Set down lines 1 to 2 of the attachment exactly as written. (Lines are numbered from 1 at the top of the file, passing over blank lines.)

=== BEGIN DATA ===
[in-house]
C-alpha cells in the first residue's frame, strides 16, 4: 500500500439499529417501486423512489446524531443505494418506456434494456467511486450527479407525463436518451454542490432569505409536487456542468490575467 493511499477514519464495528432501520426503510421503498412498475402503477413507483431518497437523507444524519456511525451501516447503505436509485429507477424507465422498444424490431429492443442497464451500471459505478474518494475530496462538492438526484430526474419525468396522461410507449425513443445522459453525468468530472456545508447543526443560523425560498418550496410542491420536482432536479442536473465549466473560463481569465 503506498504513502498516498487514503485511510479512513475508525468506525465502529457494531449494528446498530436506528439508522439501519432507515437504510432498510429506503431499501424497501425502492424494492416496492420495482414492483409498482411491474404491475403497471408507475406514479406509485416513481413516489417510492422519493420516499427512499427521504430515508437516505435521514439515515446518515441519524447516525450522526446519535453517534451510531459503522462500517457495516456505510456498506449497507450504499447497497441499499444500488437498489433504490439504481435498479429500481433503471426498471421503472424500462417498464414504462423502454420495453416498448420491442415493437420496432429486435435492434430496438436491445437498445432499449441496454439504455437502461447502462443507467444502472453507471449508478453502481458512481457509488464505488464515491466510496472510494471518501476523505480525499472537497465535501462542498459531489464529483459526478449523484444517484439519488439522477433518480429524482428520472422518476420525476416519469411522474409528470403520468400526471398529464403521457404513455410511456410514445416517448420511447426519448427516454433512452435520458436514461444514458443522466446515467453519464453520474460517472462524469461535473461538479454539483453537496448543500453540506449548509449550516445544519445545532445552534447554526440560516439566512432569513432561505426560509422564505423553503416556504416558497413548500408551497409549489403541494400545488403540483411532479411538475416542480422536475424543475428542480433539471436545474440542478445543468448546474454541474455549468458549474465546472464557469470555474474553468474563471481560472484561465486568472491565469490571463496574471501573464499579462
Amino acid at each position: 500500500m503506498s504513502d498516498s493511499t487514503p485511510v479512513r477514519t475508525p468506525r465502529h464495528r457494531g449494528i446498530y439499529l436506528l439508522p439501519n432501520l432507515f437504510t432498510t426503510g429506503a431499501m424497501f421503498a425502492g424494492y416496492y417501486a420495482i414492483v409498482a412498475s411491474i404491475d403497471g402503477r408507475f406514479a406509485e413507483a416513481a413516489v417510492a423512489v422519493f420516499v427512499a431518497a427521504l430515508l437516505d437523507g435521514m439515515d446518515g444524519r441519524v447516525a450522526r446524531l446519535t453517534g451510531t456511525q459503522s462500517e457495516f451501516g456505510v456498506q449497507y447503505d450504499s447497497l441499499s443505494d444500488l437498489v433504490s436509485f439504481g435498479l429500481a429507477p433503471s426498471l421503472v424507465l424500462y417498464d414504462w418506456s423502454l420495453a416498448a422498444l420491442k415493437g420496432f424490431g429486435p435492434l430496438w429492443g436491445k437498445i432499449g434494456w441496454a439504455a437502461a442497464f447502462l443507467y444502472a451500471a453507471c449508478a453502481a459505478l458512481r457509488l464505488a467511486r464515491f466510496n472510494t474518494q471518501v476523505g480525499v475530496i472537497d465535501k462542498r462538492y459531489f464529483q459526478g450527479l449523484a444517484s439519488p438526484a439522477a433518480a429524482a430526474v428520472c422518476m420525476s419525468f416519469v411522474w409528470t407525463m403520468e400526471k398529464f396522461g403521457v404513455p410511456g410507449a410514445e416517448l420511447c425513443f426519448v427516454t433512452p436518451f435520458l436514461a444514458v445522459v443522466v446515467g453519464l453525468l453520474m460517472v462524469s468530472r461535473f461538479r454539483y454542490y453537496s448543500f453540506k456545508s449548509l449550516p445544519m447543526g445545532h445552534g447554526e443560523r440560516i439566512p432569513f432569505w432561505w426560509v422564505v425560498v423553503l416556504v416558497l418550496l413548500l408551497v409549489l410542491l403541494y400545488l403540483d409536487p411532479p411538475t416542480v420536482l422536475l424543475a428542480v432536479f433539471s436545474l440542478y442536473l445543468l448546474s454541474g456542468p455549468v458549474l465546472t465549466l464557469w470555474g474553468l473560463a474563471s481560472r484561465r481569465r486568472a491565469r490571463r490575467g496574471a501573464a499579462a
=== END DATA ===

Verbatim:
[in-house]
C-alpha cells in the first residue's frame, strides 16, 4: 500500500439499529417501486423512489446524531443505494418506456434494456467511486450527479407525463436518451454542490432569505409536487456542468490575467 493511499477514519464495528432501520426503510421503498412498475402503477413507483431518497437523507444524519456511525451501516447503505436509485429507477424507465422498444424490431429492443442497464451500471459505478474518494475530496462538492438526484430526474419525468396522461410507449425513443445522459453525468468530472456545508447543526443560523425560498418550496410542491420536482432536479442536473465549466473560463481569465 503506498504513502498516498487514503485511510479512513475508525468506525465502529457494531449494528446498530436506528439508522439501519432507515437504510432498510429506503431499501424497501425502492424494492416496492420495482414492483409498482411491474404491475403497471408507475406514479406509485416513481413516489417510492422519493420516499427512499427521504430515508437516505435521514439515515446518515441519524447516525450522526446519535453517534451510531459503522462500517457495516456505510456498506449497507450504499447497497441499499444500488437498489433504490439504481435498479429500481433503471426498471421503472424500462417498464414504462423502454420495453416498448420491442415493437420496432429486435435492434430496438436491445437498445432499449441496454439504455437502461447502462443507467444502472453507471449508478453502481458512481457509488464505488464515491466510496472510494471518501476523505480525499472537497465535501462542498459531489464529483459526478449523484444517484439519488439522477433518480429524482428520472422518476420525476416519469411522474409528470403520468400526471398529464403521457404513455410511456410514445416517448420511447426519448427516454433512452435520458436514461444514458443522466446515467453519464453520474460517472462524469461535473461538479454539483453537496448543500453540506449548509449550516445544519445545532445552534447554526440560516439566512432569513432561505426560509422564505423553503416556504416558497413548500408551497409549489403541494400545488403540483411532479411538475416542480422536475424543475428542480433539471436545474440542478445543468448546474454541474455549468458549474465546472464557469470555474474553468474563471481560472484561465486568472491565469490571463496574471501573464499579462